Folkin' A: Documentary Arts' Alan Govenar Is Now a Guggenheim Fellow

A hearty mazel tov this morning to Alan Govenar -- president and founder of Documentary Arts on Columbia Ave. in East Dallas; author of some two dozen books, among them the history of Deep Ellum; renowned playwright and filmmaker whose collected works were just shown at South by Southwest in Austin last month. To that list, add one more accomplishment: Govenar is the recipient of a 2010 John Simon Guggenheim Memorial Fellowship. You will find this significant news on Page A5 of this morning's New York Times, where Govenar is listed in a full-page ad among the 180 winners of grants doled out this year -- and where he's one of three in the Folklore and Popular Culture category, along with American Studies prof Bernard Herman of Chapel Hill, North Carolina, and Carol Silverman, a professor of folklore and cultural anthropology at the University of Oregon.

The awards, per the foundation, average around $43,200, and the money's there "to help provide Fellows with blocks of time in which they can work with as much creative freedom as possible." Probably too early to call Govenar and see how he intends to spend his dough. No doubt he's got a dozen projects in mid-stream in need of funding.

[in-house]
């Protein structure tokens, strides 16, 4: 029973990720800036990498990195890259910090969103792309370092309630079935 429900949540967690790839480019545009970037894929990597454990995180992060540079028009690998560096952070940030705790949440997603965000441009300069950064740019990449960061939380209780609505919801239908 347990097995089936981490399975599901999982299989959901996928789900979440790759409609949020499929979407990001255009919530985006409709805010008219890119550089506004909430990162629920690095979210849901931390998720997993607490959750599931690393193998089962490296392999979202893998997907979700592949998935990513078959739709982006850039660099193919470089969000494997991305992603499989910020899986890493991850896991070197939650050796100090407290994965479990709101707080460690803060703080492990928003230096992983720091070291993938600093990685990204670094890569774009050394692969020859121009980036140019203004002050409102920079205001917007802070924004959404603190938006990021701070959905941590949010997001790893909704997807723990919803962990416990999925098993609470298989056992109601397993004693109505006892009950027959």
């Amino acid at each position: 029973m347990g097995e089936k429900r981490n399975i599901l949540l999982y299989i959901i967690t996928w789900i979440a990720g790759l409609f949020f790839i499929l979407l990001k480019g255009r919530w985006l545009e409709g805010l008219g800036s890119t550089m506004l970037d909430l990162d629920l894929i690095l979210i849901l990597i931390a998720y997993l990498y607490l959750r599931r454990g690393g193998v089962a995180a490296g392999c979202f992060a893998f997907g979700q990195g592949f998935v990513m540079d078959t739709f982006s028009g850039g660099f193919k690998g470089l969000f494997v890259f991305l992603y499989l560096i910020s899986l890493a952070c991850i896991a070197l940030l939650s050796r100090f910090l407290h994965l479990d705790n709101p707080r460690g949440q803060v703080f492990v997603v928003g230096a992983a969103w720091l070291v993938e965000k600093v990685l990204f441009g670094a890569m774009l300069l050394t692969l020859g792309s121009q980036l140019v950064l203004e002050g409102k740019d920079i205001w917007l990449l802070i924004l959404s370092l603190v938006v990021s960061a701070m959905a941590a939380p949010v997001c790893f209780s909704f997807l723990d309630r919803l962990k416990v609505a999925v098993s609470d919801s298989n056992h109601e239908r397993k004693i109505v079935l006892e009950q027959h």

Couldn't happen to a nicer guy: I've profiled Govenar myriad times, probably for the first time at any length in 1996, when he spoke of how the tragic death of Dallas bluesman Alex Moore "haunted" every work that followed. This is what I wrote about him in '98: "Govenar is this city's very best friend: No one, not even SMU professor and author Darwin Payne, has done more to preserve Dallas' cultural heritage and rescue it from the trash bin of history. He has the photographs, the recordings, and the videotaped interviews to prove it, and he would be only happy to show them to you. That is, after all, what he does." And now he's got the Guggenheim to prove it.

So too does Nic Nicosia, the Dallas-born, UNT-educated recipient of a photography grant. Which sure beats the hell out of an Observer best-of.

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